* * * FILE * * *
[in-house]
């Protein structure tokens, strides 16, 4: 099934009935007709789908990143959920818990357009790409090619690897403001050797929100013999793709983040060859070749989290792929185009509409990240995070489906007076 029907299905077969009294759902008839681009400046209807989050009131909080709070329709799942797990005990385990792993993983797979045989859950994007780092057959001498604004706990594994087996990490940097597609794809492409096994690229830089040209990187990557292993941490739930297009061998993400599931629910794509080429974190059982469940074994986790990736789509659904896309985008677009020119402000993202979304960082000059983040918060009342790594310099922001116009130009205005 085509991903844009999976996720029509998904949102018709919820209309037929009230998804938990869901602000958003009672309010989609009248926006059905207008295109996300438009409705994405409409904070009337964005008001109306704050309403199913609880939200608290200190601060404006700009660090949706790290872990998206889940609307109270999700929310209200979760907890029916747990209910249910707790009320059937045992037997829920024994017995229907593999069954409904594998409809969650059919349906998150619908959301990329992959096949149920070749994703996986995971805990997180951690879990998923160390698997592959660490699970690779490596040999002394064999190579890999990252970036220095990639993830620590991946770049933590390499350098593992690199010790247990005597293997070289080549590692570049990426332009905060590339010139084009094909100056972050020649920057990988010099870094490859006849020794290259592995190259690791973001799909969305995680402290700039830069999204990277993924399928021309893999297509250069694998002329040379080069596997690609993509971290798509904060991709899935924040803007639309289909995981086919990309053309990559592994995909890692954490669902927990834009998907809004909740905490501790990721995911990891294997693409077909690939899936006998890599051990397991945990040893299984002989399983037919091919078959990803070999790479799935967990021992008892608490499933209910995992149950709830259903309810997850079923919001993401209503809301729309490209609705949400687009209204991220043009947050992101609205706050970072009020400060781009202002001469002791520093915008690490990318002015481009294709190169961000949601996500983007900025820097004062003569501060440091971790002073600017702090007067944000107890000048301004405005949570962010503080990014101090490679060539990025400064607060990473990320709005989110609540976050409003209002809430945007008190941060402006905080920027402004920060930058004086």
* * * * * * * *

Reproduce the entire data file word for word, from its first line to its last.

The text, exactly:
[in-house]
């Protein structure tokens, strides 16, 4: 099934009935007709789908990143959920818990357009790409090619690897403001050797929100013999793709983040060859070749989290792929185009509409990240995070489906007076 029907299905077969009294759902008839681009400046209807989050009131909080709070329709799942797990005990385990792993993983797979045989859950994007780092057959001498604004706990594994087996990490940097597609794809492409096994690229830089040209990187990557292993941490739930297009061998993400599931629910794509080429974190059982469940074994986790990736789509659904896309985008677009020119402000993202979304960082000059983040918060009342790594310099922001116009130009205005 085509991903844009999976996720029509998904949102018709919820209309037929009230998804938990869901602000958003009672309010989609009248926006059905207008295109996300438009409705994405409409904070009337964005008001109306704050309403199913609880939200608290200190601060404006700009660090949706790290872990998206889940609307109270999700929310209200979760907890029916747990209910249910707790009320059937045992037997829920024994017995229907593999069954409904594998409809969650059919349906998150619908959301990329992959096949149920070749994703996986995971805990997180951690879990998923160390698997592959660490699970690779490596040999002394064999190579890999990252970036220095990639993830620590991946770049933590390499350098593992690199010790247990005597293997070289080549590692570049990426332009905060590339010139084009094909100056972050020649920057990988010099870094490859006849020794290259592995190259690791973001799909969305995680402290700039830069999204990277993924399928021309893999297509250069694998002329040379080069596997690609993509971290798509904060991709899935924040803007639309289909995981086919990309053309990559592994995909890692954490669902927990834009998907809004909740905490501790990721995911990891294997693409077909690939899936006998890599051990397991945990040893299984002989399983037919091919078959990803070999790479799935967990021992008892608490499933209910995992149950709830259903309810997850079923919001993401209503809301729309490209609705949400687009209204991220043009947050992101609205706050970072009020400060781009202002001469002791520093915008690490990318002015481009294709190169961000949601996500983007900025820097004062003569501060440091971790002073600017702090007067944000107890000048301004405005949570962010503080990014101090490679060539990025400064607060990473990320709005989110609540976050409003209002809430945007008190941060402006905080920027402004920060930058004086």